Author: Abigail Lehman
A question that I have asked myself and have struggled to answer for most of my life. Why don’t I fit in? Why don’t they feel the same way I do? Am I being dramatic? Am I the problem? I would ask myself these questions as I found myself in yet another argument or end of a friendship (or relationship). I thought maybe as I got older and grew into who I was, I would stop losing friends and find those lifelong friendships that everyone else around me had. Unfortunately, it only continued and worsened. It confused me, as those friends would tell me that I was the “funny friend”, or the – for lack of a better word – crazy friend. If that was true – why did I keep finding myself in these situations?
It wasn’t until my hospitalization in 2020, after I had attempted suicide, that some of my questions started getting answered. The day I ended up in the ER, at the same hospital I was born in, was the day I started to understand who I am and why I feel things the way I do. I faced a long road ahead, the road with multiple misdiagnoses, the road to understanding, the road to recovery. I am still on that road, focusing on my recovery and reflecting on the past. After my release from the psychiatric in-patient facility, I was able to find a psychiatrist and was eventually diagnosed with Bipolar II. Finally, I had an answer that made sense, and I had the tools to tackle it head-on and gain a better understanding of what traits and symptoms I display. I learned that those times when I was the entertainer, making risky decisions and constantly shifting what my next big move would be – I was experiencing a hypomanic episode. Those times I would withdraw from friends and family, sleep for 9+ hours, had suicidal ideations – I was experiencing a depressive episode. In between these episodes, there would be periods where I felt nothing at all, so I thought I was fine, and that’s what I told everyone else.
I can look back now and recognize that I was cycling through romantic partner after romantic partner, friendship after friendship, likely due to my shifting moods and erratic decision-making. I had those friends that stuck through it with me, but those friendships weren’t problem-free and had their spouts of turmoil – even to this day I struggle to maintain healthy boundaries and expectations for those friends. There are times a close friend will bring up something risky or ridiculous I did in the past to reminisce about, and most of the time- I don’t remember doing it, or why I did it. Not so long ago, I would FaceTime my cousin every week with another self-done facial piercing or new hair color, only to see concern wash over her face. To this day, I continue to struggle with irritability and trying not to let it turn into rage or another explosive argument with someone I love.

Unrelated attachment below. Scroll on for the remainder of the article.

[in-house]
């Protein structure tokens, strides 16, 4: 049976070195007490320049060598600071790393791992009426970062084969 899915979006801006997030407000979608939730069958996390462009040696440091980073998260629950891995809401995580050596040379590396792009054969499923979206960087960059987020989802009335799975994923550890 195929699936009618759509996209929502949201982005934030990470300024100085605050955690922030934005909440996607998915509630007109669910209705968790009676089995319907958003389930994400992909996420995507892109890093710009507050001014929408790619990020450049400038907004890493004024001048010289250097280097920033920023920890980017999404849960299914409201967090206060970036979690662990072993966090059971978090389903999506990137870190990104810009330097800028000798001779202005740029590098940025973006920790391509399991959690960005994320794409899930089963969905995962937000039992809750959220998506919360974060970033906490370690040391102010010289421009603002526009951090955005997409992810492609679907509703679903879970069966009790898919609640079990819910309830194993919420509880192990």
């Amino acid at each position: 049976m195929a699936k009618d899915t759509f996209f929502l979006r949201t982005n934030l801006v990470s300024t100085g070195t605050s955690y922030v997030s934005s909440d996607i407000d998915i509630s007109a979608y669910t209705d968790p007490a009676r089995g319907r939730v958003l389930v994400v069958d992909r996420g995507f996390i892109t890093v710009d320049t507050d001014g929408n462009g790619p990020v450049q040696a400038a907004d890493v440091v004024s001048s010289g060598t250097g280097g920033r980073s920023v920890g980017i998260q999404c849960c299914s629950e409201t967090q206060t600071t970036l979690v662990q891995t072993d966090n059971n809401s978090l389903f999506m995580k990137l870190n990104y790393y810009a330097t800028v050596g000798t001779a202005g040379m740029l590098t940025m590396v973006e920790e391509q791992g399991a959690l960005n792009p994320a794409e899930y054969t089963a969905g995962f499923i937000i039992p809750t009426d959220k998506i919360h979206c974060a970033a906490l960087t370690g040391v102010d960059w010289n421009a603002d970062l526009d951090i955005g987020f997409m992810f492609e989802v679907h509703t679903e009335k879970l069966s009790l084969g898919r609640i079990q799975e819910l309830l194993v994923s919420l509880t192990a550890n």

I realize now that I struggled to maintain healthy relationships because of my unstable moods, and I still fight not to let these episodes control my life. I don’t dismiss the things I have done and said by blaming it on my bipolar disorder. After all, I was the one making those choices. However, I understand now that it is much more difficult for me, as a person who has bipolar disorder, to make rational and constructive decisions during a hypomanic or depressive episode. If you have a loved one who has bipolar disorder, I encourage you to educate yourself on how to help maintain a healthy relationship with them, as I am sure they are in your life for a reason. I promise you we are not impossible to love; we just need to work together. If you are someone who has bipolar disorder, I hope that you could relate to my story in some way and feel a little less alone on this day. Know that you are not alone; we are bipolar together.